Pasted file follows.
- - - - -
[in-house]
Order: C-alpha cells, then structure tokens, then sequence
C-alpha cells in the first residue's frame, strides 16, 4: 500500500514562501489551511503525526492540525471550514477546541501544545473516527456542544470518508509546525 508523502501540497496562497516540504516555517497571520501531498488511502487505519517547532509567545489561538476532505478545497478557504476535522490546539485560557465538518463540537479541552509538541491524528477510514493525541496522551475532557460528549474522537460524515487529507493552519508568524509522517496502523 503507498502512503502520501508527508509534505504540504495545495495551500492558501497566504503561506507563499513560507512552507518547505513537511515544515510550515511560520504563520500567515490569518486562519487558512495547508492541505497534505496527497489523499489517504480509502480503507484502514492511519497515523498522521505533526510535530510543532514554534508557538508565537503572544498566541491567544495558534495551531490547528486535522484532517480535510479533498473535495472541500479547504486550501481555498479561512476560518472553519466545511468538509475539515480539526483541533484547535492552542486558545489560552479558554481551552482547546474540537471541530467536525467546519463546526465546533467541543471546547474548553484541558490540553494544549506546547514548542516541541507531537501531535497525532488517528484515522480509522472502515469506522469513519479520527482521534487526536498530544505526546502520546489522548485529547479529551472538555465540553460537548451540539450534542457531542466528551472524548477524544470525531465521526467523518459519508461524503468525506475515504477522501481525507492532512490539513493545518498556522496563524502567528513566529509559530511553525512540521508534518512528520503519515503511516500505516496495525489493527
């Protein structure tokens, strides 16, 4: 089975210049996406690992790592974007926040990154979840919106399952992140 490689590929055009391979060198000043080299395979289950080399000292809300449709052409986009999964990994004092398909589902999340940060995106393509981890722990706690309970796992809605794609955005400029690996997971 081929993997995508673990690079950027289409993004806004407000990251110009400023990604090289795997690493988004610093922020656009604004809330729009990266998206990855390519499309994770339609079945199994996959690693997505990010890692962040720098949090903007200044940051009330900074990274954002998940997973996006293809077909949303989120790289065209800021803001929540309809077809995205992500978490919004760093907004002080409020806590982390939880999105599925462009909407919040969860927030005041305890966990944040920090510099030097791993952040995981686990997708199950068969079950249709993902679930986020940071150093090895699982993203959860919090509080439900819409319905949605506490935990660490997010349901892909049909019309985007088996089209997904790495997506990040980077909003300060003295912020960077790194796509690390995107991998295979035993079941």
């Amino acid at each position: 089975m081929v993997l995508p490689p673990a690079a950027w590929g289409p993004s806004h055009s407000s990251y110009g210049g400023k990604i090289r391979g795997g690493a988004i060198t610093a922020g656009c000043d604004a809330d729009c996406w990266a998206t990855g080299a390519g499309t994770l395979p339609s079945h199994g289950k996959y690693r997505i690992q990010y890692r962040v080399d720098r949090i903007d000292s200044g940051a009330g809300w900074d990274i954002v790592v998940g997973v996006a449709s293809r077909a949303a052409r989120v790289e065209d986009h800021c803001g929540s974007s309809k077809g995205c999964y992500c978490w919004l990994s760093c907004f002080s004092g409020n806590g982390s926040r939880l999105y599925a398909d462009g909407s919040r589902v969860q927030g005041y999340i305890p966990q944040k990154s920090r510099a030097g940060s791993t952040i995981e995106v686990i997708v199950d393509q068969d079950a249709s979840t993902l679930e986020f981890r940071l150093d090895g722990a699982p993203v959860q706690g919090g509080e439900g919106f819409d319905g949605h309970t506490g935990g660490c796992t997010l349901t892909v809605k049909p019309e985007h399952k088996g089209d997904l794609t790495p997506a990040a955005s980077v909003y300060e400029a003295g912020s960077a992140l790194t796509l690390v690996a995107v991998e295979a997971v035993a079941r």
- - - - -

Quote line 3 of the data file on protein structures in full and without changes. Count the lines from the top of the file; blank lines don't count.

C-alpha cells in the first residue's frame, strides 16, 4: 500500500514562501489551511503525526492540525471550514477546541501544545473516527456542544470518508509546525 508523502501540497496562497516540504516555517497571520501531498488511502487505519517547532509567545489561538476532505478545497478557504476535522490546539485560557465538518463540537479541552509538541491524528477510514493525541496522551475532557460528549474522537460524515487529507493552519508568524509522517496502523 503507498502512503502520501508527508509534505504540504495545495495551500492558501497566504503561506507563499513560507512552507518547505513537511515544515510550515511560520504563520500567515490569518486562519487558512495547508492541505497534505496527497489523499489517504480509502480503507484502514492511519497515523498522521505533526510535530510543532514554534508557538508565537503572544498566541491567544495558534495551531490547528486535522484532517480535510479533498473535495472541500479547504486550501481555498479561512476560518472553519466545511468538509475539515480539526483541533484547535492552542486558545489560552479558554481551552482547546474540537471541530467536525467546519463546526465546533467541543471546547474548553484541558490540553494544549506546547514548542516541541507531537501531535497525532488517528484515522480509522472502515469506522469513519479520527482521534487526536498530544505526546502520546489522548485529547479529551472538555465540553460537548451540539450534542457531542466528551472524548477524544470525531465521526467523518459519508461524503468525506475515504477522501481525507492532512490539513493545518498556522496563524502567528513566529509559530511553525512540521508534518512528520503519515503511516500505516496495525489493527